Often I hear the homeless speak negatively about social workers or those who process forms at Adult and Family Services. About how they don’t really care about people, how they are callous or downright mean. And while I cannot speak for each of the workers, I do understand the struggle to be consistently caring.
Think about if your job was to listen to dozens of the most heart-wrenching stories every day, each person vying for the limited resources, and all they have to offer in exchange is their narrative of suffering. When we, as a human being, hears a narrative, especially a well-told one, our natural response is one of empathy, of recognizing ourselves in the story, or of placing ourselves in the story. In our society, we are faced with more stories than ever through news outlets and various fictional entertainments, as well as our spiritual devotions. We are fully used to processing stories and making them reality in our brain. But the social worker has no defense against being involved in the thousands of stories they hear. They watch the heart-breaking films Precious or The Blind Side daily, over and over again. They do what they can, but they can’t do everything.
And they take these stories home, just like often the movies persist in our memory. At first they weep, stay up nights considering how to help these needy folks. They relive the suffering that they shared in the story-telling. They soon become exhausted from empathy, from living out the poverty of others, which makes their own poverty a paltry thing. Living in the midst of constant suffering swimming through one’s mind causes exhaustion and depression. To avoid this suffering, they find themselves in habits they never found necessary before—they try to dive into other activities to make them forget the other lives. Maybe they watch a lot of television (stories with tidy endings) or they play video games (specific, reachable goals), or they begin their own addiction (injecting joy into their depression). They find themselves in their own cycle of poverty—in need of counseling or psychiatric medication they cannot afford. This is why burnout is common among social workers.
Another defense mechanism for a social worker is to re-tell the stories in their mind with the poor as the enemy instead of the victim. This is an easy step to make because it is the poor that “causes” the depression in social workers. So every story is heard with the poor person as incompetent, as immoral, as having deserved the calamity that happened to them. This makes it easier to refuse to help, to tell the poor “what should have been told to them years ago.” In this way, compassion is reserved for the few whom they know and believe and all the rest of the world is a liar.
Or the social worker could just wall compassion out of their hearts. They cannot personally afford to feel empathy with anyone, so they don’t. Every story is analyzed and sorted according to policies and allocations determined by another. They no longer have room in their lives for compassion and so apathy is the rule.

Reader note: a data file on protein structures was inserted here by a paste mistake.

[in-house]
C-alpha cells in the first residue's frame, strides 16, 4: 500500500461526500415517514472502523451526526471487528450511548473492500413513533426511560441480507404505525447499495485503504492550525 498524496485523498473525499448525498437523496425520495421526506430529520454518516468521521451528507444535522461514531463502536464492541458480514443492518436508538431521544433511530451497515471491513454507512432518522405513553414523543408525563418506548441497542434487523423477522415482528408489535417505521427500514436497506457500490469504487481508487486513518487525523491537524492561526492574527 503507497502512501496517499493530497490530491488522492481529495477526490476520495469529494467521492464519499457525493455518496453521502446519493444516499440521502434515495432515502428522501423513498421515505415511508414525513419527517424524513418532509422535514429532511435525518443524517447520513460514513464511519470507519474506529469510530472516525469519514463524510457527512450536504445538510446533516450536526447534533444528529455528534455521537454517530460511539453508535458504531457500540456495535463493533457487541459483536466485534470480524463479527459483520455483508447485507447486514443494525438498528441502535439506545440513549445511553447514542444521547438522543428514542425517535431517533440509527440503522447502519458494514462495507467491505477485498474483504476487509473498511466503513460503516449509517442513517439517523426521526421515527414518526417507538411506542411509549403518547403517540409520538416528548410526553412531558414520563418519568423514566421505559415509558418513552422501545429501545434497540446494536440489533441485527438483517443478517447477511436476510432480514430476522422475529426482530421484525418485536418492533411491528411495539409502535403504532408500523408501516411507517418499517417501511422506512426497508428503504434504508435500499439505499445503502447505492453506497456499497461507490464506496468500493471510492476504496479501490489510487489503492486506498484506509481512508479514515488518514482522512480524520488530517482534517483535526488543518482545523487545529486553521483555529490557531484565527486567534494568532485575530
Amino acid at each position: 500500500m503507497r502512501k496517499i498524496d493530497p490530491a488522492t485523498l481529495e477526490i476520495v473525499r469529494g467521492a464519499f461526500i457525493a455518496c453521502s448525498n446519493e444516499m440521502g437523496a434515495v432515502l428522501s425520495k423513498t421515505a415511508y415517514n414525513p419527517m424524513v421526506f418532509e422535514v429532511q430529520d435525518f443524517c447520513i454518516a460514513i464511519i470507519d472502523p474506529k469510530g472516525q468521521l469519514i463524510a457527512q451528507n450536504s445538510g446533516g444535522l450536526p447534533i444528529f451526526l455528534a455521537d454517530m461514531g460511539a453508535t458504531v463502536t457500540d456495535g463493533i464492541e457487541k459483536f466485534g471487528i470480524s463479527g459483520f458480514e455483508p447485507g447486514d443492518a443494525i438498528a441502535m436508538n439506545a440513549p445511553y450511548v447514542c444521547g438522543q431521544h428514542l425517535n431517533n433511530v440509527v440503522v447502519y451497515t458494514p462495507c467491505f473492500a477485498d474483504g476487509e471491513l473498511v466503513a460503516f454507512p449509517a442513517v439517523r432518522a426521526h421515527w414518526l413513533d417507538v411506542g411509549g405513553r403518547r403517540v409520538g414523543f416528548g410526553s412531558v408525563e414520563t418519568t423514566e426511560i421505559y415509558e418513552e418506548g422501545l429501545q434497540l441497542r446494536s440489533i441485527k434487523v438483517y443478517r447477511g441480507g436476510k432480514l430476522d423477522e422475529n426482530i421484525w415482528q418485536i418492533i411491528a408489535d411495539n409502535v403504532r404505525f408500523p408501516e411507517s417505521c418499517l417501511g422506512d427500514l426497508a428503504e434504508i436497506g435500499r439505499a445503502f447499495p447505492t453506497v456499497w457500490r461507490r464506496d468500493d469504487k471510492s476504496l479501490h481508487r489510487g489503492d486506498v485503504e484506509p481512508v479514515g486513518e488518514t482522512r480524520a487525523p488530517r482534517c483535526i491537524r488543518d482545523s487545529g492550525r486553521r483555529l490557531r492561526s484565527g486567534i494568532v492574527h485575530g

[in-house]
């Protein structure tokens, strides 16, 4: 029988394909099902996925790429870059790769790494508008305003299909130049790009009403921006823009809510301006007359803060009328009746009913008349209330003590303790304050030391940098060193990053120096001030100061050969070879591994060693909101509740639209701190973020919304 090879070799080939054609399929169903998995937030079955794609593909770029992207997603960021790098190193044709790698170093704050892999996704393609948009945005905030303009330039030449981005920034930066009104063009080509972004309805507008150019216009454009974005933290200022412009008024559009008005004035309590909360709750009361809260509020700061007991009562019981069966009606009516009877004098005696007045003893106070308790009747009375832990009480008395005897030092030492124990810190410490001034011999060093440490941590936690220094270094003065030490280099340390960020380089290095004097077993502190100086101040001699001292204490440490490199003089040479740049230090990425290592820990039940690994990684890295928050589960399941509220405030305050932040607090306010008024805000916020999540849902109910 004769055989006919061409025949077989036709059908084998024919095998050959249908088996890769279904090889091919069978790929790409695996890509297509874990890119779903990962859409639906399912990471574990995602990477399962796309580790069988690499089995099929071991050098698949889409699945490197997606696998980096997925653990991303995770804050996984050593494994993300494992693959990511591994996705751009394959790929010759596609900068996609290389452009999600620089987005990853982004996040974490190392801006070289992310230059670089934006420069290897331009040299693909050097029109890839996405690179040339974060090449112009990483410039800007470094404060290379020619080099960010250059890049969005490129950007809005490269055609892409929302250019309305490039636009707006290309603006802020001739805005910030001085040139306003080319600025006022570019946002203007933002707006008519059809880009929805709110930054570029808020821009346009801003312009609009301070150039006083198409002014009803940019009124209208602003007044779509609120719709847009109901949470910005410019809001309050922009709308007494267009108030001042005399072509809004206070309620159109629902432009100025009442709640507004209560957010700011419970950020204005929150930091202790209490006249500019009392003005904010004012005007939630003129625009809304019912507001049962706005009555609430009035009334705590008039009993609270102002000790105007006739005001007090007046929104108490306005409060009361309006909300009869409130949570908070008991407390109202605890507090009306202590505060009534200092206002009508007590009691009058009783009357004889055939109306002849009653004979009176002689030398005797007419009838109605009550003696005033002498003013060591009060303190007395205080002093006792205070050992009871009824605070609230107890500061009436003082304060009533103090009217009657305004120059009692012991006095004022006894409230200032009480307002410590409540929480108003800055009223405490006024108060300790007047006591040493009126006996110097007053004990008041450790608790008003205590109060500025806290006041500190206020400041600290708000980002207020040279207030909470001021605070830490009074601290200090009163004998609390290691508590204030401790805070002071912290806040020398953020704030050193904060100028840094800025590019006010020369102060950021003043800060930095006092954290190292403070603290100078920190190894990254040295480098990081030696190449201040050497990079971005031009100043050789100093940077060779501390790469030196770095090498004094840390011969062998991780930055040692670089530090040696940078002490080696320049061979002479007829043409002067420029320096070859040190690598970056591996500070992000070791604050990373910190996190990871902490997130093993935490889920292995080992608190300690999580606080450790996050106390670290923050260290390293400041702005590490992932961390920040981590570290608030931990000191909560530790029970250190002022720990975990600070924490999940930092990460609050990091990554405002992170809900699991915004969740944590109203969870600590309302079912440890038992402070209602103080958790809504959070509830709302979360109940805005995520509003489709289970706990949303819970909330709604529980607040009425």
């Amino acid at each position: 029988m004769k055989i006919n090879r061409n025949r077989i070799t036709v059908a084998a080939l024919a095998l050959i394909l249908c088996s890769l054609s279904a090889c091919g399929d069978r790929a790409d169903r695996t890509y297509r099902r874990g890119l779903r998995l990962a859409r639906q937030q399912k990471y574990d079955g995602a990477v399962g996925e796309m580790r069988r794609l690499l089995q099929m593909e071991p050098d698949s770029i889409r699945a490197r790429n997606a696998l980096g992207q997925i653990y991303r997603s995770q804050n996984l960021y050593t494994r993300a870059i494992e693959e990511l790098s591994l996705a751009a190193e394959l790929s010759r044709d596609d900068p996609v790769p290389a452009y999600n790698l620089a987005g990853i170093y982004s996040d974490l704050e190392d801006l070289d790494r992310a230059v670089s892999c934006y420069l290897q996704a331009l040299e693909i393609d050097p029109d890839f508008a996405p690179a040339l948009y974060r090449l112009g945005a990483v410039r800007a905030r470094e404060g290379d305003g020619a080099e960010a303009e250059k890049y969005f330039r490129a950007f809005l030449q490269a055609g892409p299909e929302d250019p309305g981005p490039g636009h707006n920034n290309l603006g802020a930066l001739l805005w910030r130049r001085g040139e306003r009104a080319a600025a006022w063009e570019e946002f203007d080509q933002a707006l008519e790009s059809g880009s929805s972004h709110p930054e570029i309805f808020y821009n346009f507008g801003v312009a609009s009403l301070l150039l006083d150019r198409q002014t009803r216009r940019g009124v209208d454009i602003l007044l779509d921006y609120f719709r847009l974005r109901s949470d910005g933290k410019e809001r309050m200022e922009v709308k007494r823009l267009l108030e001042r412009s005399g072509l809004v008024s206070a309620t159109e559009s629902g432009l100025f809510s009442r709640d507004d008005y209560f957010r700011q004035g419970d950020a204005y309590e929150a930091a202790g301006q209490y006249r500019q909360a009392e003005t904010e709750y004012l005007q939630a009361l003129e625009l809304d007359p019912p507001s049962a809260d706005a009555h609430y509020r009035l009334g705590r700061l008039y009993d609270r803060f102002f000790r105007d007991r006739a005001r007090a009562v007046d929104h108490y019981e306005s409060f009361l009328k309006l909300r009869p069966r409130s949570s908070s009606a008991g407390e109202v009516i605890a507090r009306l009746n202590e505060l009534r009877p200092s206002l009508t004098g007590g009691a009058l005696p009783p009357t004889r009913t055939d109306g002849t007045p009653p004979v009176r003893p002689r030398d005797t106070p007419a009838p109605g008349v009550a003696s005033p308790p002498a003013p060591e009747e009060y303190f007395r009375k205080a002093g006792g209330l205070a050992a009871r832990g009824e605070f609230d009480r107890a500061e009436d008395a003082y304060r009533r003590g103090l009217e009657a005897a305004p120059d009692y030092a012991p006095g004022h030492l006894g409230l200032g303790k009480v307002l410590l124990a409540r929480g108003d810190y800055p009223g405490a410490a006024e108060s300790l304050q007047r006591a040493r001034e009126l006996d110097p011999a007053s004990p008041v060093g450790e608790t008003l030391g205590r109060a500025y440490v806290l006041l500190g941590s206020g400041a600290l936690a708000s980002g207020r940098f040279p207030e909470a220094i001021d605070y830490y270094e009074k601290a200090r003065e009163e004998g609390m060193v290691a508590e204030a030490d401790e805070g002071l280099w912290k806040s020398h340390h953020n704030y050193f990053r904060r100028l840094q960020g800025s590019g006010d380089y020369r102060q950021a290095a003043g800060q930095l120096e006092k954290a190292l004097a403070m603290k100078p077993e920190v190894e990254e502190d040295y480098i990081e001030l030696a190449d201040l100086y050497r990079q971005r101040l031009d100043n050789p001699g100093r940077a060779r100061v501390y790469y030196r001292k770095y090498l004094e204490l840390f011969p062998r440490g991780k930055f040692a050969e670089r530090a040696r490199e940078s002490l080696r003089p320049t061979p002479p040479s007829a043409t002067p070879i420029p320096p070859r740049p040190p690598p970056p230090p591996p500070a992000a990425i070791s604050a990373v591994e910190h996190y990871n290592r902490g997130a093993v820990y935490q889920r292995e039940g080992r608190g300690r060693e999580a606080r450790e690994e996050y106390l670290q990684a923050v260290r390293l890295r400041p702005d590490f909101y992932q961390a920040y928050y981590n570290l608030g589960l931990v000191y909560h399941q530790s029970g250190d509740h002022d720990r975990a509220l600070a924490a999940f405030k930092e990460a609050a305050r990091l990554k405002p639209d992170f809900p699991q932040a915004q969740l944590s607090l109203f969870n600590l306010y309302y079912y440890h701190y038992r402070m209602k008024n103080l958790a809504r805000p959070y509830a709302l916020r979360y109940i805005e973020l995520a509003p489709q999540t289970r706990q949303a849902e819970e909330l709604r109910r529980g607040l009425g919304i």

The Christian worker among the poor has similar issues. They hear all the same stories, and they have some resources they sometimes can give and sometimes they cannot. But the Christian worker isn’t ever supposed to be apathetic, nor callous. The Christian worker must constantly be compassionate, be empathetic, to draw people out, to help through Christ’s love for them. And if you are a pastor to the poor, it is worse, because if you aren’t available twenty four hours a day then people consider that you are giving them less than your all. More is demanded of the Christian worker than any other social worker, because there are no imposed limits of time or resources.
This type of all-out ministry to the poor can cause one to drown in compassion. To cause one to suffer deeper than any of the individual poor they work with because they aren’t living out just one story, but all of them. You don’t know how many nights I have stayed up, worrying about someone I should have helped, but didn’t, or couldn’t. The times I wept because I was helpless to help. The times I couldn’t answer the phone because I knew that someone was going to tell me one more thing I couldn’t handle, or pressure me to do or give something I couldn’t.
Perhaps it sounds like I’m writing a horror story. Certainly when we begin ministry, we expect the Lord to keep us fresh and able to deal with any difficulty. But the reality is far from this. Some of the most spirit-filled people in the Bible also dealt with depression and anger. Elijah asked the Lord to kill him. Jeremiah suffered both externally and internally. Joseph struggled against the temptation to punish his brothers for the years of suffering they caused him. In his final letter, Paul gave in to self-pity, complaining that “all deserted me”, although in that very letter he gives praise to his support.
Jesus wavered in his compassion only a couple times, but his ministry was a different one. It was a bright, clear, bold light that shone but for a short time. What the human body finds difficult is enduring repeated stress over a long time. If we are going to endure in our ministry for decades instead of a year or two, we need to take steps to prepare ourselves for loving in the most difficult context.
We must remember that to love others, we must have something to give. We cannot assume that God will provide us with the strength to continue, especially if we never refresh ourselves in Him. There are two commands we are to follow: both to love others and to love God. And in loving God, we are renewed, restored and re-sent to love others. God never intends us to love others without first resting in Him.